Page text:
1. Only a peace conference, not air strikes, can stop further bloodshed  (Independent)
The US and Russia should force their respective allies to at least agree to a ceasefire, writes Patrick Cockburn.
2. The hand-wringing has to stop. We must act  (Times)
If we do not intervene to support freedom and democracy in Egypt and Syria, the Middle East faces catastrophe, says Tony Blair.
3. America’s Middle East alliances are cracking  (Financial Times)
Policy rested on five crucial players but these are pulling in different directions, says Gideon Rachman.
Unfortunately, for the cause of justice and truth, loose talk about morality is a luxury grown-up governments cannot often afford to indulge, writes Max Hastings.
5. Don't bet against Ed Miliband doing a Mo Farah in 2015  (Guardian)
Middle East in turmoil, two key referendums and a fragile recovery mean Ed can still go for gold at the next election, writes Jackie Ashley.
6. Living standards - too big an issue for politics  (Financial Times)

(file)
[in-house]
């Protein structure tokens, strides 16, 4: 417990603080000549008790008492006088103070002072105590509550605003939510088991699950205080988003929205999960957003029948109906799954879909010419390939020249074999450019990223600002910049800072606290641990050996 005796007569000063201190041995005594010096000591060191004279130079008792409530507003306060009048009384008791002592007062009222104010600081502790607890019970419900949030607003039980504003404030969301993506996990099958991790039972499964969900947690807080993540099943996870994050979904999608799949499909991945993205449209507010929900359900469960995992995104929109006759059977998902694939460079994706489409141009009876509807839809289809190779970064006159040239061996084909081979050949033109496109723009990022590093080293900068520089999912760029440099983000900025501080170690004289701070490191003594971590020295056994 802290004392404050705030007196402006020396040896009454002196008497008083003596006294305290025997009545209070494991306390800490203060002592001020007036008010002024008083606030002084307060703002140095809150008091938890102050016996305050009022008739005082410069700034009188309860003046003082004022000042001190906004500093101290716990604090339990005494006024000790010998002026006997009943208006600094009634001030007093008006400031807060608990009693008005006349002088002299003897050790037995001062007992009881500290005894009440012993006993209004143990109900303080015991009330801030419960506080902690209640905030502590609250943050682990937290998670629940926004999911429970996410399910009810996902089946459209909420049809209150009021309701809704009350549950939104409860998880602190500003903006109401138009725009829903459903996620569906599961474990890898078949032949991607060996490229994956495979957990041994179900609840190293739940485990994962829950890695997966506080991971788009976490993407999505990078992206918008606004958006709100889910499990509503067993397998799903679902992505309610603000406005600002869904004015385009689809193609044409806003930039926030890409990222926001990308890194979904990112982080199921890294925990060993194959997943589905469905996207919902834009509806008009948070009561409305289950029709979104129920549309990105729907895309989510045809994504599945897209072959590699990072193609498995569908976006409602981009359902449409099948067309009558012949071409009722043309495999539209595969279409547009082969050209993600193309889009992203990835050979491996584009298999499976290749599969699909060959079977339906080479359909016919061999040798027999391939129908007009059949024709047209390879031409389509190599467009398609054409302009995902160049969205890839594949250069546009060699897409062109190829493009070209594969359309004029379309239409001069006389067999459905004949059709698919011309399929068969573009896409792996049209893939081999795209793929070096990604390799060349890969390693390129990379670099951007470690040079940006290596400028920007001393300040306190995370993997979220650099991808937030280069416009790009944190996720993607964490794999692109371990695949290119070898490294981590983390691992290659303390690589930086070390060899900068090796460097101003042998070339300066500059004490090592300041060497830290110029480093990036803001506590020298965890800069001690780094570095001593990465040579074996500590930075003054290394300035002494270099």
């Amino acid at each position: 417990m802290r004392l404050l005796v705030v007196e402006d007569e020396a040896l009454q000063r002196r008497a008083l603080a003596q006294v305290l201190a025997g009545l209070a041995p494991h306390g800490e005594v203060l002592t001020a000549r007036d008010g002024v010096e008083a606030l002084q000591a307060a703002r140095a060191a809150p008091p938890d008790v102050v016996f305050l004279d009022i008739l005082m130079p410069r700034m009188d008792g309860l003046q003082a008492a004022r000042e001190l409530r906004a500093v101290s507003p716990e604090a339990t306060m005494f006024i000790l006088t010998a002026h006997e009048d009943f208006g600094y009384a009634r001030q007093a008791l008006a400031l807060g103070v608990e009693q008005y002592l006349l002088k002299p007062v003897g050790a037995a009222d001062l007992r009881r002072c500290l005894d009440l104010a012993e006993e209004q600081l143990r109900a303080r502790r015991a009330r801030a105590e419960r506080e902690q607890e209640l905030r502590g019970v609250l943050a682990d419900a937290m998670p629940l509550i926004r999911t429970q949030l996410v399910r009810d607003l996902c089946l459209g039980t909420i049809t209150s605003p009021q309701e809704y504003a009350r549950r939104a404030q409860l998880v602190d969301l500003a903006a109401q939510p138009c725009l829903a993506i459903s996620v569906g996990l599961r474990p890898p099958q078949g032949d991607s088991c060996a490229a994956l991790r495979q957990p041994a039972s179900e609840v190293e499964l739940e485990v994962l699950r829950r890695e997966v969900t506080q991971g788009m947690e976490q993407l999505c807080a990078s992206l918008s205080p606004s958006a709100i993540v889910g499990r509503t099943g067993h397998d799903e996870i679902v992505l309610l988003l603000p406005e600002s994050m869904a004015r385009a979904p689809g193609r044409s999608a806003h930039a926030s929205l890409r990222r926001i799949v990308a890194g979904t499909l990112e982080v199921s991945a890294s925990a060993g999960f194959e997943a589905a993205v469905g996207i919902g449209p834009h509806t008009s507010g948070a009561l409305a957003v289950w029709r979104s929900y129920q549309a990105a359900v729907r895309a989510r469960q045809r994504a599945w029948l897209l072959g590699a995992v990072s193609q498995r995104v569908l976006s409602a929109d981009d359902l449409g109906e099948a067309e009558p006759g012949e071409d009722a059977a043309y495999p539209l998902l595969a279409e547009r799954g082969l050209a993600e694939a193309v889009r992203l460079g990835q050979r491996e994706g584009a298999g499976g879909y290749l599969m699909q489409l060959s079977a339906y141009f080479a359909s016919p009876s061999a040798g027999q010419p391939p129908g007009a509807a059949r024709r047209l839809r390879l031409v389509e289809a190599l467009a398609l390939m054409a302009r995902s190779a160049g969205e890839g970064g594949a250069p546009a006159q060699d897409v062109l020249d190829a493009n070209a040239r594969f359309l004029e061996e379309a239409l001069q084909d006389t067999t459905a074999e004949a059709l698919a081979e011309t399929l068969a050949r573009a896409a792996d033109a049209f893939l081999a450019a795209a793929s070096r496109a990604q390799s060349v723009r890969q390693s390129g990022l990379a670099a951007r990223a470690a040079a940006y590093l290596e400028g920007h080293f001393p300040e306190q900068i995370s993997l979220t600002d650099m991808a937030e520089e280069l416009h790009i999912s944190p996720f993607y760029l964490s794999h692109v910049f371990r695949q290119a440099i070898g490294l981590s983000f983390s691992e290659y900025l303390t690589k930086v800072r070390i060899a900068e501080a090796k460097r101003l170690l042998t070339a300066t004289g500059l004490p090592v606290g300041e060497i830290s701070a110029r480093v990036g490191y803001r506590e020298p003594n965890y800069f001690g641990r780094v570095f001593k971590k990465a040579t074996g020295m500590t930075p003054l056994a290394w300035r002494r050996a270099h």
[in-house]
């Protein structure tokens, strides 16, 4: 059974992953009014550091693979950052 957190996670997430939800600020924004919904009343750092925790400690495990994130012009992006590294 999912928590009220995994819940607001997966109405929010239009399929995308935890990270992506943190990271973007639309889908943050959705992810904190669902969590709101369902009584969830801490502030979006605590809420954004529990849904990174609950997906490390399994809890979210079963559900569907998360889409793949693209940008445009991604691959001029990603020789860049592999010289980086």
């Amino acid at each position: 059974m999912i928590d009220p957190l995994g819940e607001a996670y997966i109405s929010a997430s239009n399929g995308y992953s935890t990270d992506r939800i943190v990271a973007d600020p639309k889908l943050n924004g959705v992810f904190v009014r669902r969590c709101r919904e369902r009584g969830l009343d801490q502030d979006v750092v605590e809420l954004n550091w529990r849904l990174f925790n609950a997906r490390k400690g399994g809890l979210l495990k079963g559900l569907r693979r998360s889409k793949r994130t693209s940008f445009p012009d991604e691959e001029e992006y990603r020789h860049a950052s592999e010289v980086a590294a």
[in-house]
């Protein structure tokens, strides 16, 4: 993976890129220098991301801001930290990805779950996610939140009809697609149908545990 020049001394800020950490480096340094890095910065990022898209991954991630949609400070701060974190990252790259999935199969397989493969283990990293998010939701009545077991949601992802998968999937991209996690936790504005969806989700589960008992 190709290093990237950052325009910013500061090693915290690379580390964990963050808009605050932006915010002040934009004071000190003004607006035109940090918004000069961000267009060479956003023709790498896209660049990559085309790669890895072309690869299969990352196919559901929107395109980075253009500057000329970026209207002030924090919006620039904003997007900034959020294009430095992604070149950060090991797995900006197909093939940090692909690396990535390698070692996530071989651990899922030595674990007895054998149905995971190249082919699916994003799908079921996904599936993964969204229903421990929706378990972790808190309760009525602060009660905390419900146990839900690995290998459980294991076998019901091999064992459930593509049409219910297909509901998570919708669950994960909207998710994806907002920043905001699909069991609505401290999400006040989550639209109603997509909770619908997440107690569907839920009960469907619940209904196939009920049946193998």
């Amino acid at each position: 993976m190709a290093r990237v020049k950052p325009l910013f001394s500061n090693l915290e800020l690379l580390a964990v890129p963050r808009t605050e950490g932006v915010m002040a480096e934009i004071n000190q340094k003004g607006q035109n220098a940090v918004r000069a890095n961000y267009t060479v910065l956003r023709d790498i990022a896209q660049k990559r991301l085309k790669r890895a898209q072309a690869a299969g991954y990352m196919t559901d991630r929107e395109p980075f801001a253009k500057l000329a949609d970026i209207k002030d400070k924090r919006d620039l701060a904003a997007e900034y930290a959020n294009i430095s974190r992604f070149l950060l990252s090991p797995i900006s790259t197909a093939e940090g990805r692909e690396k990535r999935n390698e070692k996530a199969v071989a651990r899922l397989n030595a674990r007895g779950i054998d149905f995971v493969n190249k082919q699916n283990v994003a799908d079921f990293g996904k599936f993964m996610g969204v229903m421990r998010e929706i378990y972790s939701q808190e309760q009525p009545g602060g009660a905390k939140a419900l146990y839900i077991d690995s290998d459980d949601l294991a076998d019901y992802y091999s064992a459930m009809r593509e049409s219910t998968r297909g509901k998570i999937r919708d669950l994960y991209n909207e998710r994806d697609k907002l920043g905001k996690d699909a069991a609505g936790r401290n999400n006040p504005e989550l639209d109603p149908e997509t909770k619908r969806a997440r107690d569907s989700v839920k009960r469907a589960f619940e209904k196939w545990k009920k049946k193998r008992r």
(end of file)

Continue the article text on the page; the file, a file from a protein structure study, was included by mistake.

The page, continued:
Westminster struggles with the reality that wage stagnation is not a peculiarly British difficulty, writes Janan Ganesh.
7. By crossing Obama’s red line, Assad has forced the US to act  (Daily Telegraph)
For the world’s good, America’s credibility as a superpower must be maintained, writes David Blair.
8. None of the experts saw India's debt bubble coming. Sound familiar?  (Guardian)
India's economic problems reflect a global boom-to-bust pattern, writes Jayati Ghosh. Why do policymakers act surprised?
9. The Right Track?  (Times)
The government needs a more resilient case on the costs and benefits of HS2, says a Times editorial.
10. Bric wall: A slowdown in emerging markets could threaten the global recovery  (Independent)
A significant slump in the developing world would have knock-on effects, notes an Independent editorial.